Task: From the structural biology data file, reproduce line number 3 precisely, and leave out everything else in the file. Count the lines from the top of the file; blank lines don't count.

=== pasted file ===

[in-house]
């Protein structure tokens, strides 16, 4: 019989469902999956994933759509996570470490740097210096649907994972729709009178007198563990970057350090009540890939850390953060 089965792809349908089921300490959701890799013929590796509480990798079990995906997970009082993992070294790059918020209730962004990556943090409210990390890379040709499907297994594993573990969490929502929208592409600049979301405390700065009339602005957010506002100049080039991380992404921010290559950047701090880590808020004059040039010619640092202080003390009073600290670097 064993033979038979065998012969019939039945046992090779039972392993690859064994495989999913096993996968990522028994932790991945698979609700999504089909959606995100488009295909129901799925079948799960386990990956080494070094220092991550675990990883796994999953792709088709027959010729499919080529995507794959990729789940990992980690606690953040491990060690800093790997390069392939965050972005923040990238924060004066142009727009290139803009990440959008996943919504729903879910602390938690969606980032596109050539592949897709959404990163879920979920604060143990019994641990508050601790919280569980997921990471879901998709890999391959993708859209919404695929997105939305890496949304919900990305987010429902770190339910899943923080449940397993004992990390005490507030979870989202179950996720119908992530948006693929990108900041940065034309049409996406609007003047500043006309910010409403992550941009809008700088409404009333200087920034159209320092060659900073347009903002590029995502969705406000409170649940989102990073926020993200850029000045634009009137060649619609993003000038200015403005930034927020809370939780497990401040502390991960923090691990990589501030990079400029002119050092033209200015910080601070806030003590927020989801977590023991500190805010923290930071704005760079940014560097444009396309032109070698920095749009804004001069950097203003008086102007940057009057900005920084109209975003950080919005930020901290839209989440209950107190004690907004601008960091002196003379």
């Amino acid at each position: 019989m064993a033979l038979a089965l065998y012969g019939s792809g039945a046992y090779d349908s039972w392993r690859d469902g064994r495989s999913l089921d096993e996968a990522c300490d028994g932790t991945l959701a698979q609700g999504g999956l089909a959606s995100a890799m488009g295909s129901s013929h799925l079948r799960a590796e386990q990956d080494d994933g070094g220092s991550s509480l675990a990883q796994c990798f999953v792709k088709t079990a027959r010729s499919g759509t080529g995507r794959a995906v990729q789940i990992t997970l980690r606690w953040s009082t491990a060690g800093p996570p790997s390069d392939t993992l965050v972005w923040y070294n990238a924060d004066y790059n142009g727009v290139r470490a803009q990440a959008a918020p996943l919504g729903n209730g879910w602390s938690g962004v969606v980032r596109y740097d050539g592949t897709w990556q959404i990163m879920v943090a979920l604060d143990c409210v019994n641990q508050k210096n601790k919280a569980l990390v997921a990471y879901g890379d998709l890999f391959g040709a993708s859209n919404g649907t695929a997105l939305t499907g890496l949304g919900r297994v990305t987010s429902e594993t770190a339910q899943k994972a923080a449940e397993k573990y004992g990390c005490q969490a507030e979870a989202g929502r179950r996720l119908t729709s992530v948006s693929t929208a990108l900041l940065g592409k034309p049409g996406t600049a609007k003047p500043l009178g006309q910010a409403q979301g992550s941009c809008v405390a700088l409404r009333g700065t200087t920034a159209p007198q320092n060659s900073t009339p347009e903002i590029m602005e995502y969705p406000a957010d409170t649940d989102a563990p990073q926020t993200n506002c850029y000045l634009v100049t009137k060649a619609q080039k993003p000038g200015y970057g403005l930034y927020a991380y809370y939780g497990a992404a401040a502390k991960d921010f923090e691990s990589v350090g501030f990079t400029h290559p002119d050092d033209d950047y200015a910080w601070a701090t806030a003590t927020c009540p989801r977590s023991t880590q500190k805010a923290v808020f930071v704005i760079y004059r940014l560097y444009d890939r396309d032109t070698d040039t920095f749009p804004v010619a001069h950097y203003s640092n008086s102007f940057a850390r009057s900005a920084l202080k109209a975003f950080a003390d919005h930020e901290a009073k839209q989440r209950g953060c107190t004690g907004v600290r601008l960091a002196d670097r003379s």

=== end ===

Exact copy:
């Amino acid at each position: 019989m064993a033979l038979a089965l065998y012969g019939s792809g039945a046992y090779d349908s039972w392993r690859d469902g064994r495989s999913l089921d096993e996968a990522c300490d028994g932790t991945l959701a698979q609700g999504g999956l089909a959606s995100a890799m488009g295909s129901s013929h799925l079948r799960a590796e386990q990956d080494d994933g070094g220092s991550s509480l675990a990883q796994c990798f999953v792709k088709t079990a027959r010729s499919g759509t080529g995507r794959a995906v990729q789940i990992t997970l980690r606690w953040s009082t491990a060690g800093p996570p790997s390069d392939t993992l965050v972005w923040y070294n990238a924060d004066y790059n142009g727009v290139r470490a803009q990440a959008a918020p996943l919504g729903n209730g879910w602390s938690g962004v969606v980032r596109y740097d050539g592949t897709w990556q959404i990163m879920v943090a979920l604060d143990c409210v019994n641990q508050k210096n601790k919280a569980l990390v997921a990471y879901g890379d998709l890999f391959g040709a993708s859209n919404g649907t695929a997105l939305t499907g890496l949304g919900r297994v990305t987010s429902e594993t770190a339910q899943k994972a923080a449940e397993k573990y004992g990390c005490q969490a507030e979870a989202g929502r179950r996720l119908t729709s992530v948006s693929t929208a990108l900041l940065g592409k034309p049409g996406t600049a609007k003047p500043l009178g006309q910010a409403q979301g992550s941009c809008v405390a700088l409404r009333g700065t200087t920034a159209p007198q320092n060659s900073t009339p347009e903002i590029m602005e995502y969705p406000a957010d409170t649940d989102a563990p990073q926020t993200n506002c850029y000045l634009v100049t009137k060649a619609q080039k993003p000038g200015y970057g403005l930034y927020a991380y809370y939780g497990a992404a401040a502390k991960d921010f923090e691990s990589v350090g501030f990079t400029h290559p002119d050092d033209d950047y200015a910080w601070a701090t806030a003590t927020c009540p989801r977590s023991t880590q500190k805010a923290v808020f930071v704005i760079y004059r940014l560097y444009d890939r396309d032109t070698d040039t920095f749009p804004v010619a001069h950097y203003s640092n008086s102007f940057a850390r009057s900005a920084l202080k109209a975003f950080a003390d919005h930020e901290a009073k839209q989440r209950g953060c107190t004690g907004v600290r601008l960091a002196d670097r003379s």